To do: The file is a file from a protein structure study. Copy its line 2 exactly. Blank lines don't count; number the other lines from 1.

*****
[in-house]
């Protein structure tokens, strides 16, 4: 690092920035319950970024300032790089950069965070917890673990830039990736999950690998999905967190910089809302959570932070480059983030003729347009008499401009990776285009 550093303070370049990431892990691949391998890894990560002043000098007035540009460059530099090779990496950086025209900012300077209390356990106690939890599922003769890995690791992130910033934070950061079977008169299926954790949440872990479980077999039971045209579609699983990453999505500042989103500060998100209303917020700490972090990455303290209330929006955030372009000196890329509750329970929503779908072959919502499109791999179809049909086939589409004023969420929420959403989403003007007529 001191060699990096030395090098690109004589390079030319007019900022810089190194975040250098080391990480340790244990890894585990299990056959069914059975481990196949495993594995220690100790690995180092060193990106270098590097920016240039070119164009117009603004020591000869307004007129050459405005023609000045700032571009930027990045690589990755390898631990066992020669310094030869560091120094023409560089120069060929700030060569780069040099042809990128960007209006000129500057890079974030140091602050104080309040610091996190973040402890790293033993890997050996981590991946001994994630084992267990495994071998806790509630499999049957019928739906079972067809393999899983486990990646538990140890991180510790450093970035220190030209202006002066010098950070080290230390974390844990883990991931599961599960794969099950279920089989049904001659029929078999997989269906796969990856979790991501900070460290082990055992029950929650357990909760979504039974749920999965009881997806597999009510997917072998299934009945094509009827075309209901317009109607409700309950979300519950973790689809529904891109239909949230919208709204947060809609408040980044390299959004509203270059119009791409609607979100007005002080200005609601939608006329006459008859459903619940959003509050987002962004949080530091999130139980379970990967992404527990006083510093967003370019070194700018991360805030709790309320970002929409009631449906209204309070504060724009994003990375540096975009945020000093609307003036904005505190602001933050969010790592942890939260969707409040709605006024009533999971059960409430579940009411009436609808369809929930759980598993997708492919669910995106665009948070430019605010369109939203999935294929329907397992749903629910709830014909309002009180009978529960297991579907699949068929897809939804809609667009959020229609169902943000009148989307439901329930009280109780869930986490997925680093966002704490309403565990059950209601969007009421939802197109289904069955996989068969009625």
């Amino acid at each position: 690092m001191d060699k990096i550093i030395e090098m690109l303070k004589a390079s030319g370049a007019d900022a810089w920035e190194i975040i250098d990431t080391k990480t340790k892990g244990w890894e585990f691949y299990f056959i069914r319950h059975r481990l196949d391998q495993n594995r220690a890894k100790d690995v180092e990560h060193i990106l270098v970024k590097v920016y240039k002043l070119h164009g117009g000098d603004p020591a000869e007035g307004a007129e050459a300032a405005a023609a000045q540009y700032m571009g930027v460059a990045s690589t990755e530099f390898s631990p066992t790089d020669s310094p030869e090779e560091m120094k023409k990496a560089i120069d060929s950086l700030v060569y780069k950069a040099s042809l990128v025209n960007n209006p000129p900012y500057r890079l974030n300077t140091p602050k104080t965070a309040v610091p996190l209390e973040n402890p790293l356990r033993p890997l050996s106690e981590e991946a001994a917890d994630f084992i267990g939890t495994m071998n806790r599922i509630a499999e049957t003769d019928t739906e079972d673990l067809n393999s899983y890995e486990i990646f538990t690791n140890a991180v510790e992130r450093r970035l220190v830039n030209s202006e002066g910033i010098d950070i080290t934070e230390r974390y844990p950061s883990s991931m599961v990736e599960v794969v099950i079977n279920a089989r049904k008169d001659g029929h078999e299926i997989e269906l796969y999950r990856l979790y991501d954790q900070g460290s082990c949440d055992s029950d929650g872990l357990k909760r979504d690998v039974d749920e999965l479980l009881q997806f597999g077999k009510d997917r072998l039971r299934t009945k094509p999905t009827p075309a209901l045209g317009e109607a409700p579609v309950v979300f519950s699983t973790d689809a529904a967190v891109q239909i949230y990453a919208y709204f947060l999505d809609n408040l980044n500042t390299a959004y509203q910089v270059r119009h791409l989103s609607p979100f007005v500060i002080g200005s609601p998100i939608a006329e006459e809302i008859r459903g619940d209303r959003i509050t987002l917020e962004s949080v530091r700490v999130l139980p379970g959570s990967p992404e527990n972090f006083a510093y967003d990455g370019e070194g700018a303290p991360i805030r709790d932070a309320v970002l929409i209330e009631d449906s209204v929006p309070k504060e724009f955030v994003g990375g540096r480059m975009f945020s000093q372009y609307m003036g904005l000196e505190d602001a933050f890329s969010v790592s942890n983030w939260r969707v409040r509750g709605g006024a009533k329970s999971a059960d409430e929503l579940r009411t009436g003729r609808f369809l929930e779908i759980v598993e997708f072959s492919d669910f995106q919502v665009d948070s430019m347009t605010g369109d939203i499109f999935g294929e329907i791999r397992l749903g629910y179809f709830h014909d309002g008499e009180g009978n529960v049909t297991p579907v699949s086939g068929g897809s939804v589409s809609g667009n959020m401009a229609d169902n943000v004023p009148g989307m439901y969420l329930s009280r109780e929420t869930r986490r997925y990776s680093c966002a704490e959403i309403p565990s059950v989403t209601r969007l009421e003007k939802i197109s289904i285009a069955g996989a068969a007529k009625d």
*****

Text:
């Protein structure tokens, strides 16, 4: 690092920035319950970024300032790089950069965070917890673990830039990736999950690998999905967190910089809302959570932070480059983030003729347009008499401009990776285009 550093303070370049990431892990691949391998890894990560002043000098007035540009460059530099090779990496950086025209900012300077209390356990106690939890599922003769890995690791992130910033934070950061079977008169299926954790949440872990479980077999039971045209579609699983990453999505500042989103500060998100209303917020700490972090990455303290209330929006955030372009000196890329509750329970929503779908072959919502499109791999179809049909086939589409004023969420929420959403989403003007007529 001191060699990096030395090098690109004589390079030319007019900022810089190194975040250098080391990480340790244990890894585990299990056959069914059975481990196949495993594995220690100790690995180092060193990106270098590097920016240039070119164009117009603004020591000869307004007129050459405005023609000045700032571009930027990045690589990755390898631990066992020669310094030869560091120094023409560089120069060929700030060569780069040099042809990128960007209006000129500057890079974030140091602050104080309040610091996190973040402890790293033993890997050996981590991946001994994630084992267990495994071998806790509630499999049957019928739906079972067809393999899983486990990646538990140890991180510790450093970035220190030209202006002066010098950070080290230390974390844990883990991931599961599960794969099950279920089989049904001659029929078999997989269906796969990856979790991501900070460290082990055992029950929650357990909760979504039974749920999965009881997806597999009510997917072998299934009945094509009827075309209901317009109607409700309950979300519950973790689809529904891109239909949230919208709204947060809609408040980044390299959004509203270059119009791409609607979100007005002080200005609601939608006329006459008859459903619940959003509050987002962004949080530091999130139980379970990967992404527990006083510093967003370019070194700018991360805030709790309320970002929409009631449906209204309070504060724009994003990375540096975009945020000093609307003036904005505190602001933050969010790592942890939260969707409040709605006024009533999971059960409430579940009411009436609808369809929930759980598993997708492919669910995106665009948070430019605010369109939203999935294929329907397992749903629910709830014909309002009180009978529960297991579907699949068929897809939804809609667009959020229609169902943000009148989307439901329930009280109780869930986490997925680093966002704490309403565990059950209601969007009421939802197109289904069955996989068969009625």